High-protein alternatives to meat

Tasty protein with fewer carbon emissions.

pantry items on a shelf
You don't need beef to build or maintain muscle.Denise Johnson via Unsplash

Cutting out meat and replacing it with plants could have a huge carbon-cutting effect. In fact, according to a report recently covered by Popular Science, "the most effective regimens [for cutting climate changing-causing emissions] were veganism, which swaps meats out for plants, and a low-food-chain plan, which swaps them for insects, foraging fish, and bivalves." In general, foods "that are low on the food chain don't require feed-based agriculture, so their net emissions are generally low."

Luckily, there are a variety of plant-based, high-protein foods for our gustatory pleasure. Here are just a few:

Organic Quinoa from Better Body Foods

Organic Quinoa from Better Body Foods
A hearty base-layer grain.Amazon

Technically, quinoa is a seed, and a cup of it cooked boasts 8 grams of protein and 5 grams of fiber, plus potassium and iron. It’s cheap, filling, vegan, and the perfect base layer to top with vegetables, nutritional yeast, tofu, sriracha, or whatever else floats your boat. It’s easily cooked in a pot and there’s a whole trove of Instapot recipes out there, too.

Quinoa gets a reputation for being a high-protein grain, and that's largely because it contains the full suite of essential amino acids. That's great and all, but unless you're planning to only eat quinoa for many days in a row, you don't need to worry about protein combining. If you eat peanut butter or peas or lentils some other time throughout the day, you should be good. That all being said, there are plenty of other grains that offer protein. Spelt and amaranth, for example, pack in more protein than quinoa, though they may be harder to find.

Dried black beans

Iberia
Cheap, filling, and more planet-friendly than a burger.Amazon

Not only are beans high in protein and delicious, they'll help you reach your budgeting and fiber intake goals as well. Soak a few cups of dried beans in a bowl over night, then cook them low and slow with onions, bay leaves, and Adobo the next day. Eat a couple servings and put the rest in the freezer for later. A cup of cooked black beans has around 14 grams of protein.

Organic Green Lentils

Organic Green Lentils
Make room for the legume.Amazon

A cup of cooked lentils holds around 18 grams of protein, or about what's in three large eggs. It also boasts 16 grams of dietary fiber. Cook them with coconut milk, tomato paste, onion, and spices like curry powder, cumin, and coriander.

LightLife Tempeh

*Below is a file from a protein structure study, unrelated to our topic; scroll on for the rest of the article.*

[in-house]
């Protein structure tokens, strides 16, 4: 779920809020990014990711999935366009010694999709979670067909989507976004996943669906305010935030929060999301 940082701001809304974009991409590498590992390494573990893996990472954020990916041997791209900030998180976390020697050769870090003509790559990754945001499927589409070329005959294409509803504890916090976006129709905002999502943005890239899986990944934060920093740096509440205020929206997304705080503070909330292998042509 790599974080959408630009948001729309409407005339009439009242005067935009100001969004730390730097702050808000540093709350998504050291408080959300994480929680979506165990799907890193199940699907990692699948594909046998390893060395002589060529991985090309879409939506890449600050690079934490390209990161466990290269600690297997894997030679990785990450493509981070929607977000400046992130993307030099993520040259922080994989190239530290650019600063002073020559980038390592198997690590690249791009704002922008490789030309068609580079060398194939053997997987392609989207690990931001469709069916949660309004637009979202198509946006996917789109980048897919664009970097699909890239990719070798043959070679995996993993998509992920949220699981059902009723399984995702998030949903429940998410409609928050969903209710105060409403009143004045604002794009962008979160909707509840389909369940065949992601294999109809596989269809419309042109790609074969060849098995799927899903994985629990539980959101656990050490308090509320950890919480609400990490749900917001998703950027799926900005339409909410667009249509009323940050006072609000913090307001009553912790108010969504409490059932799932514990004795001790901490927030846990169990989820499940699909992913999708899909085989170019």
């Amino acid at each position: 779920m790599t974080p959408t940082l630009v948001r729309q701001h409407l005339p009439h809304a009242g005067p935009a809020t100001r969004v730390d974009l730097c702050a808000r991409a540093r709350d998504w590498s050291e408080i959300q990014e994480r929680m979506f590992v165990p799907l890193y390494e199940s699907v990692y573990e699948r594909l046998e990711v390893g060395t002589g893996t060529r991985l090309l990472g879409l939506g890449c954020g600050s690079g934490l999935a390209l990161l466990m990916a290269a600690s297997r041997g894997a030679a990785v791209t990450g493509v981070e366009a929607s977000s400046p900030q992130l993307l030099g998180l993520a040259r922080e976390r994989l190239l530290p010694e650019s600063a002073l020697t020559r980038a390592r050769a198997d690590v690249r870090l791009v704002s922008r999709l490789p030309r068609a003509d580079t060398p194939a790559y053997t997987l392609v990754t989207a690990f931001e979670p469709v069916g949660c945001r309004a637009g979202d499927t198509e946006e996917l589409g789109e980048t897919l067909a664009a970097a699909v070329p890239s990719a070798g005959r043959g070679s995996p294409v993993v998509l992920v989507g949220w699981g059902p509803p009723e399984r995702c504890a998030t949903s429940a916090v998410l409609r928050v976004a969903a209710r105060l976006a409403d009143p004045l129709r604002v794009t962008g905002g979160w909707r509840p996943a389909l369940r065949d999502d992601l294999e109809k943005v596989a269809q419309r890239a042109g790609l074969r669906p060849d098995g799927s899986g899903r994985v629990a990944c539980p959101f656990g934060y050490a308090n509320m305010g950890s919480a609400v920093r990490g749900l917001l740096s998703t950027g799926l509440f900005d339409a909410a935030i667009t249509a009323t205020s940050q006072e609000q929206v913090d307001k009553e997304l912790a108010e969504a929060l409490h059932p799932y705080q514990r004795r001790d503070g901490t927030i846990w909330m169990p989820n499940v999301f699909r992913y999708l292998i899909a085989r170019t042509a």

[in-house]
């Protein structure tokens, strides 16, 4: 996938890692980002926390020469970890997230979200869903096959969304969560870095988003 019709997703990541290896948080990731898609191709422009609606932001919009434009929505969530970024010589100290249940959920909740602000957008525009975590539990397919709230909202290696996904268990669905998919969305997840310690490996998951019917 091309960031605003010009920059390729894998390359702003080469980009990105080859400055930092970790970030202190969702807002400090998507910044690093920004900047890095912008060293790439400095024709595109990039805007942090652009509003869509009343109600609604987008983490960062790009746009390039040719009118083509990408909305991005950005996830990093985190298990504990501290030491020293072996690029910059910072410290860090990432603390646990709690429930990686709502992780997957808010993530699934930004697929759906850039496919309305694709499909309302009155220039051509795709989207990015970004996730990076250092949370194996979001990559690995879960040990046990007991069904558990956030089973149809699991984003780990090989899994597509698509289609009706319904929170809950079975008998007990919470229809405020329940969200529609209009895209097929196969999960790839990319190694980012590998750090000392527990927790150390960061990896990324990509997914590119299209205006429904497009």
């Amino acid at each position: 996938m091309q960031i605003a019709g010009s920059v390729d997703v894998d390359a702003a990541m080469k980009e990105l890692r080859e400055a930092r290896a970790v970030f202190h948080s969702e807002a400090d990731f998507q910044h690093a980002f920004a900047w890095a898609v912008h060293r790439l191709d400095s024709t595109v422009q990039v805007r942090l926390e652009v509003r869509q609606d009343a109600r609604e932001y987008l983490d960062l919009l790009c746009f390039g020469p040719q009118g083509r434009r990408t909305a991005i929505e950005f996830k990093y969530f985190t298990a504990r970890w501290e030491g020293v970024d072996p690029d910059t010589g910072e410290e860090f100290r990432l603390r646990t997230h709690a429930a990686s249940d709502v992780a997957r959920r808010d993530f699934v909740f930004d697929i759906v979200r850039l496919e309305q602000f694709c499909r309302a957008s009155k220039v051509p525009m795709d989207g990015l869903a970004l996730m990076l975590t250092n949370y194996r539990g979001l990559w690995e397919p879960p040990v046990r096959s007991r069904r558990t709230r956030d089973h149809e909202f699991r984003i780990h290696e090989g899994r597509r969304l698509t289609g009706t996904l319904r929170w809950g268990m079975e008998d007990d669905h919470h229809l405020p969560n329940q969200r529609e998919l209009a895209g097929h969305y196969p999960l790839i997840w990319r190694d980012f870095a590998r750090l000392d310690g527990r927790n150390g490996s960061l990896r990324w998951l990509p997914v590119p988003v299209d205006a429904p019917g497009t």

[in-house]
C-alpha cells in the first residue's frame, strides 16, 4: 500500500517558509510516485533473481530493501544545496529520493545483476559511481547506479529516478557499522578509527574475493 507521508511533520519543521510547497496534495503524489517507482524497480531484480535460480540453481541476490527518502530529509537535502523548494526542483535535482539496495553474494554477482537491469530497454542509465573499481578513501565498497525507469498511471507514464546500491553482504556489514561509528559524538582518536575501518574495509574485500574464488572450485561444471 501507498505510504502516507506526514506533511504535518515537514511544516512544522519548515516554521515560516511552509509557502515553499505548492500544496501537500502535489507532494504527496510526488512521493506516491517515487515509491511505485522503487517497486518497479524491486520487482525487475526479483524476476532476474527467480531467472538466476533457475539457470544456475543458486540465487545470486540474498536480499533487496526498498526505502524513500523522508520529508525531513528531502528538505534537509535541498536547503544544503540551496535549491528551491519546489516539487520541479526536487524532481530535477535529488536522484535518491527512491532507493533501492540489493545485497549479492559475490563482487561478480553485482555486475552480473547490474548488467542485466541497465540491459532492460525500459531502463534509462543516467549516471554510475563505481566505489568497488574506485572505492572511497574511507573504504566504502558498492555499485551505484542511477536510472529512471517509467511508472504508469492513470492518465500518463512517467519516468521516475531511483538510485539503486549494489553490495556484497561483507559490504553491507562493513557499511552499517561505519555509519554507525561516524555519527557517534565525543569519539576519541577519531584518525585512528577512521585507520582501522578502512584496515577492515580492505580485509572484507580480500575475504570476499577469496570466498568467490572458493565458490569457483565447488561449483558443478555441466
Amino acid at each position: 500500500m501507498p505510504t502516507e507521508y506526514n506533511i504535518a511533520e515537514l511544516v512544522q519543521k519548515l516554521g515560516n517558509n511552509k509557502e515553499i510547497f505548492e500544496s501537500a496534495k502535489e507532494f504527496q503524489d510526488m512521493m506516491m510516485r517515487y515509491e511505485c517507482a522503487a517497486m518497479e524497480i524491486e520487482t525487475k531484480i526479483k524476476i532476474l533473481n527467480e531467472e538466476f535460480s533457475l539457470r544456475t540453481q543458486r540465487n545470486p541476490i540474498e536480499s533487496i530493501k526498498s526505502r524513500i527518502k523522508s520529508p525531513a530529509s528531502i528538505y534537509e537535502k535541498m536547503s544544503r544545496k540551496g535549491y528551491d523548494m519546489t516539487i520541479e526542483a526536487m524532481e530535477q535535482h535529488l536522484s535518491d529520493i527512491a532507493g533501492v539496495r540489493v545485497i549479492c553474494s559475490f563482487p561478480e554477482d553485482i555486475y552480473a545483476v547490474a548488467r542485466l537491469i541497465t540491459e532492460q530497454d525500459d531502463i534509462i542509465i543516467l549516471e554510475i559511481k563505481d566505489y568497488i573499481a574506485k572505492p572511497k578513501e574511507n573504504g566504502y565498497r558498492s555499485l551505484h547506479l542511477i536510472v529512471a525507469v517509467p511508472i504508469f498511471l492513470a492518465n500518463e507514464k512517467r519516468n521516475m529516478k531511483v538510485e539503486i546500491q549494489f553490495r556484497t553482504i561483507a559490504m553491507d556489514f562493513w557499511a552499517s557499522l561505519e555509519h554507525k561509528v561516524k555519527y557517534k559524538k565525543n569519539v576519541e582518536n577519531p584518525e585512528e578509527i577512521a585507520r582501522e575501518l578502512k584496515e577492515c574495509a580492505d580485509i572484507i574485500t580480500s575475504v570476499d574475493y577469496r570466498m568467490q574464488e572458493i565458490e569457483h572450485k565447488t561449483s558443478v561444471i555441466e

LightLife Tempeh
A soy bean cake, of sorts.Amazon

Tempeh is a fermented soy product that makes for excellent fake bacon, teriyaki stir frys, and sandwich "meats." To get the taste that many people prefer, you'll want to cook the brick in broth or have it soak in marinade. For that reason, it's probably a good idea to consult recipes the first few times you cook with tempeh.

Wildwood Tofu Super Firm Pack Organic

Wildwood Tofu Super Firm Pack Organic
The old stand-by.Amazon

Tofu is one of the most versatile foods there is. Soak thin sheets in a bit of soy sauce and then bake them. Coat cubes in hoisin sauce and some minced garlic and ginger, and then sear them in a hot pan and top with a bit of sesame oil. Blend it up with spices and nutritional yeast for a decent fake ricotta. Crumble it up in a pan with tumeric and veggies for a vegan scramble. A quick search for "tofu recipes" will help you understand the endless uses for the fermented soy product.

Bob's Red Mill TVP

Bob's Red Mill TVP
A meat replacement for soups and stews.Amazon

Although texturized vegetable protein doesn’t sound so appealing, it’s an excellent meat substitute to incorporate into pasta sauces, stews, chilis, taco fillings and more. It’s economical and easy to prepare: reconstitute the particles in boiling water and then use it in recipes as you would any browned ground beef. It offers 12 grams of protein per serving (a quarter-cup dry).

The Beyond Burger

The Beyond Burger
A burger that looks and tastes like the real thing.Amazon

This popular plant-based burger is arguably the closest we've come to a beef burger yet. It packs a 20-gram punch of protein in each burger, and is soy and gluten-free, too.

Enlightened Bada Bean Bada Boom Plant-based Protein

Enlightened Bada Bean Bada Boom Plant-based Protein
A crunchy snack made of protein-rich fava beans.Amazon

If you're looking to really reduce your carbon footprint, you should also stay away from highly processed snacks that are shipped across the country. But if you're looking for a treat and don't want to give your money the beef industry, you can reach for these high-protein, crunchy snacks. These packages of roasted fava beans pack seven grams of protein per 100-calorie serving. They’re gluten-free and suitable for vegans too, and come in a variety of nice flavors, including sriracha, BBQ, and garlic and onion. Eat them straight out of the bag or sprinkle them on soups or salads for added texture and protein.

Crunchmaster Protein Snack Crackers

Crunchmaster Protein Snack Crackers
Great crunch.Amazon

While the entire line of Crunchmaster products is delicious, they've got two protein-packed options: sea salt and roasted garlic. The multi-seed rice crackers are vegan, gluten-free, and include five grams of protein per serving. Each serving is 32 crackers and 130 calories. They get an A for flavor and an A+ for crunch.